Clothing Prices Start To Move Higher, as Retailers Test Shoppers’ Reaction

Following a 150 percent rise in cotton prices since August, apparel makers are now turning to cheaper fabrics, and scaling back details like tags and buttons to trim expenses. Further, retailers are also mulling higher prices, with some analysts seeing hikes of 10 to 20 percent by year’s end, the Boston Globe reports.

Many stores, which have kept prices flat or lower during the recession, have begun raising prices this spring to test how customers react, and more increases are expected for the upcoming back-to-school season. Some retail analysts say the projected 10 to 20 percent increases are the result of soaring costs for cotton, labor, oil, and other commodities, the Globe reports. Since 1995, apparel prices have dropped 12 percent, while prices for food, medical services, and energy prices have all experienced double-digit increases, according to the Bureau of Labor Statistics.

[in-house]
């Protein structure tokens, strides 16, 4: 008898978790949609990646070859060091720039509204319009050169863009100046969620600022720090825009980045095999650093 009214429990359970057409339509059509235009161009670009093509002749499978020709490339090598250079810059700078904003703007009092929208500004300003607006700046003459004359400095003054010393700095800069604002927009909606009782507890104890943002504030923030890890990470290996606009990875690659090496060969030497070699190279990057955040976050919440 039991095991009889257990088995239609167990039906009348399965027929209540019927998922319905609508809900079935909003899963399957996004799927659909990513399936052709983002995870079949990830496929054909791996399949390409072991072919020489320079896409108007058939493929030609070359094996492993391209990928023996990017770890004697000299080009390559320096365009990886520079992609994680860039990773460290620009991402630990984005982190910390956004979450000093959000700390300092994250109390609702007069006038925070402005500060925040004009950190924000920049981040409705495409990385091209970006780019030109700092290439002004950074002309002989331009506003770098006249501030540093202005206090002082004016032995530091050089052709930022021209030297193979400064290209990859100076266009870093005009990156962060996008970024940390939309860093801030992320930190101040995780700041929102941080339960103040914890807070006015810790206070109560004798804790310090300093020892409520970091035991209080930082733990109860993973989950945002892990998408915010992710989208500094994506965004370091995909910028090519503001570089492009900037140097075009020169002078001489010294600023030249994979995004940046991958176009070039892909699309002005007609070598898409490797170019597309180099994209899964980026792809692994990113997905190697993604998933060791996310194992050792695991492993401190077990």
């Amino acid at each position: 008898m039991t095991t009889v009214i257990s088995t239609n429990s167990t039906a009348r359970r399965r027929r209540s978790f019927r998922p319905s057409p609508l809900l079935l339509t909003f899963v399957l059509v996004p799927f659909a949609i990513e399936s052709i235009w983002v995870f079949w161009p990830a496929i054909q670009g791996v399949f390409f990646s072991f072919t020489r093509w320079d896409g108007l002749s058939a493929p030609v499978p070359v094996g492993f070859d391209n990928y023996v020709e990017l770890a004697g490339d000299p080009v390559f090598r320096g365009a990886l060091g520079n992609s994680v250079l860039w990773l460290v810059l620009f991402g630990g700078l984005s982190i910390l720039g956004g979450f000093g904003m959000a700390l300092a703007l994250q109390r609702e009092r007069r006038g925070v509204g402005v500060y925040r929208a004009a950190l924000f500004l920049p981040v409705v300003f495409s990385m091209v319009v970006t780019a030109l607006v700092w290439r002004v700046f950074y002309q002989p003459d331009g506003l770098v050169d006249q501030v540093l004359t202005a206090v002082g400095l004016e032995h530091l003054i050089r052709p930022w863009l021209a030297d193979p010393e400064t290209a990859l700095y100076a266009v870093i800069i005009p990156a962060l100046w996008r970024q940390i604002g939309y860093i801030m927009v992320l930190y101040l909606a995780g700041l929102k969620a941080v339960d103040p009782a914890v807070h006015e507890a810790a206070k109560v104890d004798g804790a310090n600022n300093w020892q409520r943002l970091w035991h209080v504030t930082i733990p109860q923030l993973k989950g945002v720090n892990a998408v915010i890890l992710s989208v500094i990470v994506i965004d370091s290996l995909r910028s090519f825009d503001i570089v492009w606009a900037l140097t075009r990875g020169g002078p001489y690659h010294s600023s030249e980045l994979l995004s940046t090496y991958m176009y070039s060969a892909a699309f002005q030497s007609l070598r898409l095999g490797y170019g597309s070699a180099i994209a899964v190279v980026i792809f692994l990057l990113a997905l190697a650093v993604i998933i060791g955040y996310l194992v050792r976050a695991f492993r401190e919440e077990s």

Industry trade group Cotton Inc. recently released estimates that consumers could pay up to $2.42 more for a pair of jeans if retailers passed on the entire price increase to shoppers. The group acknowledged that this projection accounts only for cotton fiber and not other commodities, but also said a new survey revealed that consumers would be willing to pay more than 20 percent above the average price for a pair of jeans and T-shirt, if necessary. “The last thing a retailer or brand wants to do is sacrifice quality or ask the consumer to pay more for less,’’ said Melissa Bastos of Cotton Inc.

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